These arguments based on "writers may have copied from Wikipedia" are just speculations and imaginations and quite fallacious, and you have yourself admitted that you cannot prove any of it. Please do not keep repeating these un-provable claims. Chaipau (talk) 09:10, 29 June 2022 (UTC)
    Don't put quotation marks around biasing misquotes please. Dicklyon (talk) 21:22, 29 June 2022 (UTC)
    I wasn't quoting you directly only calling out a type of argument used often. I could have said writers-may-have-copied-from-Wikipedia or called it differently. But I can see now that it looks like a quote. Thanks for pointing it out. Chaipau (talk) 09:21, 30 June 2022 (UTC)
    Arguments that Wikipedia has influenced writers are not the same as accusations of copying, but yes, there can also be a bit of that. Generally, the "recent trends" in capitalization are positive, partly likely due to Wikipedia influence on topics where Wikipedia caps the title, and partly because self-published books (and wiki-mirror books) have become more common in recent years. So the worst arguments in this whole mess are those that focus on very recent stats (e.g. the blip up in caps in 2017–2019) and call that a trend. The n-gram stats are much more meaningful if you discount the years in which book sales came to be dominated by online sales (i.e. the last 15 years or so); before that, Google had rather few self-published or wiki-based books to scan. Dicklyon (talk) 17:27, 30 June 2022 (UTC)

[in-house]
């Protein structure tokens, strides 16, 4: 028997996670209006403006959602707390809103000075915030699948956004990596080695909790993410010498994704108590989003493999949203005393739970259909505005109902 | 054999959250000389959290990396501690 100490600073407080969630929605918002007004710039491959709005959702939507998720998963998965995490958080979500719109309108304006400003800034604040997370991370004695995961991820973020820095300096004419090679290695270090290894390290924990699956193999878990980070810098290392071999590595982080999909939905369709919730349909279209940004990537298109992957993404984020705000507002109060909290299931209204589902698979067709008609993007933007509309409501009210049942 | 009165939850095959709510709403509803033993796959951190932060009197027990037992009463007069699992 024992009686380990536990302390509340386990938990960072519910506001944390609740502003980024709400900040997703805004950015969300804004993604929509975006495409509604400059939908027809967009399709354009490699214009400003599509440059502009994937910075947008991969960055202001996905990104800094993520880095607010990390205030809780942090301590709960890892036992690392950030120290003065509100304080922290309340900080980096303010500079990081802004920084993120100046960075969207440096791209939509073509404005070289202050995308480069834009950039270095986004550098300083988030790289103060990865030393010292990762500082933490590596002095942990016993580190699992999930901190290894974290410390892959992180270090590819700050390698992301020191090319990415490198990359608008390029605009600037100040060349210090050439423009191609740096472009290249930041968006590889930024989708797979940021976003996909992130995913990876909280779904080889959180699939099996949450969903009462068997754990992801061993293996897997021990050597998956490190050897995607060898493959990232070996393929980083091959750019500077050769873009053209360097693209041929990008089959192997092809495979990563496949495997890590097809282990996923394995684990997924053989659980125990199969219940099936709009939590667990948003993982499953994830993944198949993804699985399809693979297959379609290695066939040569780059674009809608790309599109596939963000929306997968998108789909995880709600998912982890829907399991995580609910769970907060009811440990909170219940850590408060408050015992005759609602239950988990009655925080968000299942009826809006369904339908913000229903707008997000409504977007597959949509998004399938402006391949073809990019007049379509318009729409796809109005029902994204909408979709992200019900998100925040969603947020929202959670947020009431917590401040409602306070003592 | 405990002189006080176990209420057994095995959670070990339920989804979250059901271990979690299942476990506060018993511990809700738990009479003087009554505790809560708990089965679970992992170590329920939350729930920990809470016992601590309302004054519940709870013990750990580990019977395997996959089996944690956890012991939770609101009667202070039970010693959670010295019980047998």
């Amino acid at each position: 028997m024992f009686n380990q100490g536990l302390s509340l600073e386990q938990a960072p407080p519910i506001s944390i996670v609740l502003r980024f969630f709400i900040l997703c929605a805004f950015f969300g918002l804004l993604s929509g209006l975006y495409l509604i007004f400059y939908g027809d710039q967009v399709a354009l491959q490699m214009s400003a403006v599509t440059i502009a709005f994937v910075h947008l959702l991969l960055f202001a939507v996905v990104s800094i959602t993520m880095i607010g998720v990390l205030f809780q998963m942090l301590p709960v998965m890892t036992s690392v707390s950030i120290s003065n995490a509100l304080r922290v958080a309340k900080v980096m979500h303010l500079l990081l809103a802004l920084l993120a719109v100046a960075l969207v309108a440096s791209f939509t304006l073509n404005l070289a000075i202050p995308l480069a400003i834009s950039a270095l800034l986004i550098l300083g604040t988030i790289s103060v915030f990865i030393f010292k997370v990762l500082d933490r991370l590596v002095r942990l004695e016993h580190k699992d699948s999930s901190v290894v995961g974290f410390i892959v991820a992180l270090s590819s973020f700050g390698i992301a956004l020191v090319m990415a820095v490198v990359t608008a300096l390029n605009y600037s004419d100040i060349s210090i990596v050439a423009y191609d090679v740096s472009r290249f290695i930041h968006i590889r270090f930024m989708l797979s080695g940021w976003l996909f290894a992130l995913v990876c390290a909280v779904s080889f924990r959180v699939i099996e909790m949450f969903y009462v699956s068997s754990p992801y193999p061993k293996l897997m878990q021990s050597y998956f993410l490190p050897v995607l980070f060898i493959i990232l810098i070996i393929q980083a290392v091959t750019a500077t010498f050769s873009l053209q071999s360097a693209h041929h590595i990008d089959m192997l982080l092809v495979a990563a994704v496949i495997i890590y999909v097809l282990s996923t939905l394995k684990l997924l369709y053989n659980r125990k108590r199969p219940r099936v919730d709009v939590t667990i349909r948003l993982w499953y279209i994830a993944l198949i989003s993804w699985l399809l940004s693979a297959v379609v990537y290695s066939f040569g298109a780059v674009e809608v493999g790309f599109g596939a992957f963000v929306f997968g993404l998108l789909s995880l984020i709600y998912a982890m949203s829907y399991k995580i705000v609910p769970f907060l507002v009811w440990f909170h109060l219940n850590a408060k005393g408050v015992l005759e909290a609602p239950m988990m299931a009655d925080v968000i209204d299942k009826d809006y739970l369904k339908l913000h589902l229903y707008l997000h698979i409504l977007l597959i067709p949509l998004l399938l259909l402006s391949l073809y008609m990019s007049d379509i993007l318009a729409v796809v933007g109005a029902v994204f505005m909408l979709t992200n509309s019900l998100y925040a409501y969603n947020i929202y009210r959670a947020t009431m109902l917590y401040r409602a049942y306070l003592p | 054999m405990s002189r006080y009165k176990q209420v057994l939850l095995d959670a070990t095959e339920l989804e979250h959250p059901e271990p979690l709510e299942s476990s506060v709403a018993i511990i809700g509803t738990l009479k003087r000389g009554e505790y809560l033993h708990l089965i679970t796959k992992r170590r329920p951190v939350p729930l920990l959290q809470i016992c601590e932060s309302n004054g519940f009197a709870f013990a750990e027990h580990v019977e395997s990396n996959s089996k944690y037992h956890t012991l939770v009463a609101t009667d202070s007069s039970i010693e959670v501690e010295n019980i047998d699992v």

I ask the closer again: Were they aware that Google ngrams which they purportedly believed do not sample either independence or reliability, the linchpins, or should I say kingpins, of MOS:CAPS? Fowler&fowler«Talk» 08:58, 29 June 2022 (UTC)
    Again: "but ngrams may also sample unreliable sources" line of argumentation is, to put it bluntly, bullshit. We have always used ngrams as a statistical tool that demonstrates general academic usage and there is no reason to believe that reliability of a source would correlates with spelling of "C/civilis/zation". No such user (talk) 09:07, 29 June 2022 (UTC)